Just like whey protein, plant-based proteins also help to boost energy production at a cellular level and provide vital support for protein synthesis. They contain key amino acids that help to deliver energy to your cells, giving you that burst of energy you need to keep working out for longer and helping to repair your muscle tissue afterwards too. In fact, research has shown that brown rice protein, in particular, may perform just as well as whey protein in supporting post-workout muscle growth.
Are most plant proteins considered complete proteins?
However, most plant proteins (soy and quinoa proteins are the exceptions) aren’t considered complete proteins, which means that on their own, they don’t contain optimal levels of all the essential amino acids needed to support protein synthesis. In particular, some key plant proteins are often low in isoleucine and lysine. This shouldn’t be an issue if you choose a plant protein powder that uses a combination of plant sources to deliver all bases, but it’s something to keep in mind if you’re considering a single-source protein powder.
Gastric irritation and digestive problems can be a common side effect of whey protein, and this type of protein is particularly problematic for those with dairy or lactose intolerances. Plant-based proteins, on the other hand, are dairy-free and less inflammatory to the digestive system. Some plant-based shakes are also boosted with digestive enzymes that help the body assimilate the protein without any uncomfortable bloating or embarrassing side effects.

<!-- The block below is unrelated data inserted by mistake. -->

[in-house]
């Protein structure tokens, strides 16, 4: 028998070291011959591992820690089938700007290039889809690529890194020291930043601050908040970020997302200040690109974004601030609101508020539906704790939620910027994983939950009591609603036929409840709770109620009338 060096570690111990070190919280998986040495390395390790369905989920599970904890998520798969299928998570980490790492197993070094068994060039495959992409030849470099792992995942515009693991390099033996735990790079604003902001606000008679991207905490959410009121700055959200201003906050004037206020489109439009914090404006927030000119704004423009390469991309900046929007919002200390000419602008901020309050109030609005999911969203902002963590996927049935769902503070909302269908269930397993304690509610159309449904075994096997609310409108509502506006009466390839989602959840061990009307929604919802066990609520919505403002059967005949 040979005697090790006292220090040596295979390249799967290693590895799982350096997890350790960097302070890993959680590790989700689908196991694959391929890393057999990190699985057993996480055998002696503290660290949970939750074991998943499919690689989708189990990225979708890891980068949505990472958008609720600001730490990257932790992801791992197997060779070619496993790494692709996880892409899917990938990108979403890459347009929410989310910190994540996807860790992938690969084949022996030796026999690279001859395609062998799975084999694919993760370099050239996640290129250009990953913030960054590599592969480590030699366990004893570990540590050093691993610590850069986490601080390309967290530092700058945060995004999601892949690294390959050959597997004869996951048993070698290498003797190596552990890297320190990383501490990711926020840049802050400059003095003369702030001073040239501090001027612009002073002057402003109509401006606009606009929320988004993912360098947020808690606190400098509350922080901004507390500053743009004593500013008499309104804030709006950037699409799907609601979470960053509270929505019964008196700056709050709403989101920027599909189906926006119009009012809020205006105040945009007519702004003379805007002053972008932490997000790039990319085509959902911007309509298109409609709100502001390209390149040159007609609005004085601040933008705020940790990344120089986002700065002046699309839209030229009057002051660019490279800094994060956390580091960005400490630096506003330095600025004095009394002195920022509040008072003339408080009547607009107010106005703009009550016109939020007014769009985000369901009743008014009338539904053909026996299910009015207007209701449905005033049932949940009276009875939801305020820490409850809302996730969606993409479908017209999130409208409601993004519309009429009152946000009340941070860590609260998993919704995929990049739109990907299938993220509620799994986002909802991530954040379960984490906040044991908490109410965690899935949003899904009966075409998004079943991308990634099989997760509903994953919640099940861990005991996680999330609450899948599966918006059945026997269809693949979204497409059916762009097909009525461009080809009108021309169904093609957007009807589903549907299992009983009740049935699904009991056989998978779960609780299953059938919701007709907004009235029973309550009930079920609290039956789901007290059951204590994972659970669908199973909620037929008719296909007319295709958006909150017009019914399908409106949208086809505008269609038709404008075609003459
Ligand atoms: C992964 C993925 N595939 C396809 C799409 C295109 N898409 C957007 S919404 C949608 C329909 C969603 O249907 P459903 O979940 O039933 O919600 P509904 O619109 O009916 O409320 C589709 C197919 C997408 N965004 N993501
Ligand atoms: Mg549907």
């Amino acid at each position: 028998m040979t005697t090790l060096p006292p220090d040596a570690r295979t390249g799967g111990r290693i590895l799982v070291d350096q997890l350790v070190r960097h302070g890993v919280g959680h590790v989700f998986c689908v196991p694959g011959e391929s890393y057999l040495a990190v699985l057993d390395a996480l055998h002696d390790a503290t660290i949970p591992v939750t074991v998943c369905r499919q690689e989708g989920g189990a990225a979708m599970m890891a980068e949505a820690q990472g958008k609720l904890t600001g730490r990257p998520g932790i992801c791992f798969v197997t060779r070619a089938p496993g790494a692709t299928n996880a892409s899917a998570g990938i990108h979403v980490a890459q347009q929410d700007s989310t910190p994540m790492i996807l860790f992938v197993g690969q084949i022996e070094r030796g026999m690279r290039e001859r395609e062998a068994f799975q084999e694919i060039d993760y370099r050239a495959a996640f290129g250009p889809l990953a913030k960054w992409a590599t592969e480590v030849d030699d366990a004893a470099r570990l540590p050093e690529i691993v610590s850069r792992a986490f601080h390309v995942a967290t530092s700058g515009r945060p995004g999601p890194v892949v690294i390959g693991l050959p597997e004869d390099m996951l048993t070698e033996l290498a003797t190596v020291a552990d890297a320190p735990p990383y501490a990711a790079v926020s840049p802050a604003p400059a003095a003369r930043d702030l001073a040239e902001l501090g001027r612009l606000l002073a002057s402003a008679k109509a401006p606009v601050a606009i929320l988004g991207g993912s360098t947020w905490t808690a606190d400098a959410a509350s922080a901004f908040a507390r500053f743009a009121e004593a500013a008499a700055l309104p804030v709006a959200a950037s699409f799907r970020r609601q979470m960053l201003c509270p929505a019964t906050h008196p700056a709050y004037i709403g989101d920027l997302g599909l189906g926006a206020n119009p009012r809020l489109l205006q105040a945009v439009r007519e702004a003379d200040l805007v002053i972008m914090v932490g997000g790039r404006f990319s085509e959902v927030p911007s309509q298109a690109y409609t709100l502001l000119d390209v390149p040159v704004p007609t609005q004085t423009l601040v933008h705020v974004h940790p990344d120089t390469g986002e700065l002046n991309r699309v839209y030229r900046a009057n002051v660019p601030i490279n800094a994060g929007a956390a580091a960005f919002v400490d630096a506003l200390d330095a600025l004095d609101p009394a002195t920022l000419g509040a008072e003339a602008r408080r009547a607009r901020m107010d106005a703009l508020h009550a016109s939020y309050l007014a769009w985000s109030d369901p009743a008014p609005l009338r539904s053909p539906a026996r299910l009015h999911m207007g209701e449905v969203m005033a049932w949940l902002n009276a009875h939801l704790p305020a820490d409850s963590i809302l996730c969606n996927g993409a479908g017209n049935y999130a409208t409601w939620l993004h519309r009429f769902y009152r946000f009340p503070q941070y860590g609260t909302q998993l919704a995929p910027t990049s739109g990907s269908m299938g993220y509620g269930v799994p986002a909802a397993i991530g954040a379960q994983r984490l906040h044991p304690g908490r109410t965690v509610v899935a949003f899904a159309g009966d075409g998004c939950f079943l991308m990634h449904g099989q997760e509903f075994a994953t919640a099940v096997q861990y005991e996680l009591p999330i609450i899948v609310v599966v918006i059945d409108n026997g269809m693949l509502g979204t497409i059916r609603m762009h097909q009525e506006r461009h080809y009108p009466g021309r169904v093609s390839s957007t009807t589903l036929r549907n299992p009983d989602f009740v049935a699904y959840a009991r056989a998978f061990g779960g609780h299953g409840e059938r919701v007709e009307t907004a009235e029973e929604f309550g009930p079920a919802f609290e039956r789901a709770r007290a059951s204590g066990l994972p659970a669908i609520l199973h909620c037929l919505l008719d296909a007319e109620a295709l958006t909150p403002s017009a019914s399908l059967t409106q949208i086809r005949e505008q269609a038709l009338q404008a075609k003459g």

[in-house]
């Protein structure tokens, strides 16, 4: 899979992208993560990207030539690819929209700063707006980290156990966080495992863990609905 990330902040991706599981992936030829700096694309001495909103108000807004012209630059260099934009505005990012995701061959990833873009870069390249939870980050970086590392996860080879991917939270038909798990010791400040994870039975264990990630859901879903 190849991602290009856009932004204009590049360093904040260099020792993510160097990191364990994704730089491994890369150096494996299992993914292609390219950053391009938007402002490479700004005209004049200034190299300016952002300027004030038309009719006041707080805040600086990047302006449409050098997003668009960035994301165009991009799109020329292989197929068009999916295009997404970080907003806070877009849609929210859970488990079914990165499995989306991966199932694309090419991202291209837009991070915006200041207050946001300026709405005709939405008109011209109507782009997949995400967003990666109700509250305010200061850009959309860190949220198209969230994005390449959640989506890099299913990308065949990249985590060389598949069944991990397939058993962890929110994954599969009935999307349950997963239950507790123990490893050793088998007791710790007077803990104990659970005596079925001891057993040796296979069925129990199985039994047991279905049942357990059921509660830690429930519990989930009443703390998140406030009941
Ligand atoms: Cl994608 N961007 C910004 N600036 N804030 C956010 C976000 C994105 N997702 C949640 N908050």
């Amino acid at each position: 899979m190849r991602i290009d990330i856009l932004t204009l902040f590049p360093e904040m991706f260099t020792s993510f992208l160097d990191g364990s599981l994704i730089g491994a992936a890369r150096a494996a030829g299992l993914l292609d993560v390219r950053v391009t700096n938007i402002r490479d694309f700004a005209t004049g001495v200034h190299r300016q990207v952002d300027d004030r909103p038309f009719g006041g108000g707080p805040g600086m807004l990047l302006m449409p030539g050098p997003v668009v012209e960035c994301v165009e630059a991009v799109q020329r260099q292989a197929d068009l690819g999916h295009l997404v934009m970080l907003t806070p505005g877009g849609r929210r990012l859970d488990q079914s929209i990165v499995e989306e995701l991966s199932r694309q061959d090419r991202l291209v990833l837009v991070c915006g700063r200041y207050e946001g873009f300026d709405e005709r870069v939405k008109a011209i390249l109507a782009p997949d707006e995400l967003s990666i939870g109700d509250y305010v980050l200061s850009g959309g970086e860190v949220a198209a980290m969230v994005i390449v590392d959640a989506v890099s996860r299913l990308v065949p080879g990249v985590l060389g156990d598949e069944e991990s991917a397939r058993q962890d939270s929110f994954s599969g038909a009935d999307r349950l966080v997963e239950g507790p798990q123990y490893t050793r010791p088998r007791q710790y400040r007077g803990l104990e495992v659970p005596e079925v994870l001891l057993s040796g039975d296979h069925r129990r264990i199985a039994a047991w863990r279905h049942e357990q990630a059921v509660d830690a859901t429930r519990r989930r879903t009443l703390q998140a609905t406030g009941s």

Our bodies are typically slower at metabolising plant proteins than whey protein. So, while whey protein does have impressive and well-reported benefits for weight loss and increased satiety, plant-based protein powders may actually help keep you fuller for longer. Additionally, because whey is derived from milk, most forms of whey protein contain saturated fat and macronutrients. This means that whey protein typically has a higher fat and calorie content than plant alternatives such as pea and soy.
Whey protein doesn’t taste great naturally, which is why many whey shakes and powders contain artificial flavours and sweeteners to help disguise it. If you’re looking for a clean, totally natural protein powder, then plant-based proteins are probably a better bet.
Plant proteins are generally regarded as a more sustainable source of protein. That’s because the land requirements for animal protein production are a good deal greater than those used in the production of plant-based proteins. If the environment is a key concern, choose plant proteins over whey.
Can you build muscle with plant protein?
If you’re following a vegan or vegetarian diet, building muscle mass can seem like a challenge. It is, however, entirely possible to quickly and effectively build muscle with plant protein, as long as you choose the right type of protein, consume enough of it, and support your diet with proper exercise.
First, fill up on a variety of protein-rich, plant-based foods such as lentils, quinoas, chia seeds, tempeh, tofu, peas, chickpeas, nut butter, and oats.
Next, supplement your diet with a quality, plant-based protein powder. Opt for a brand that mixes different types of plant proteins to ensure you’re consuming all the essential amino acids your body needs, as well as benefitting from a wide range of nutrients.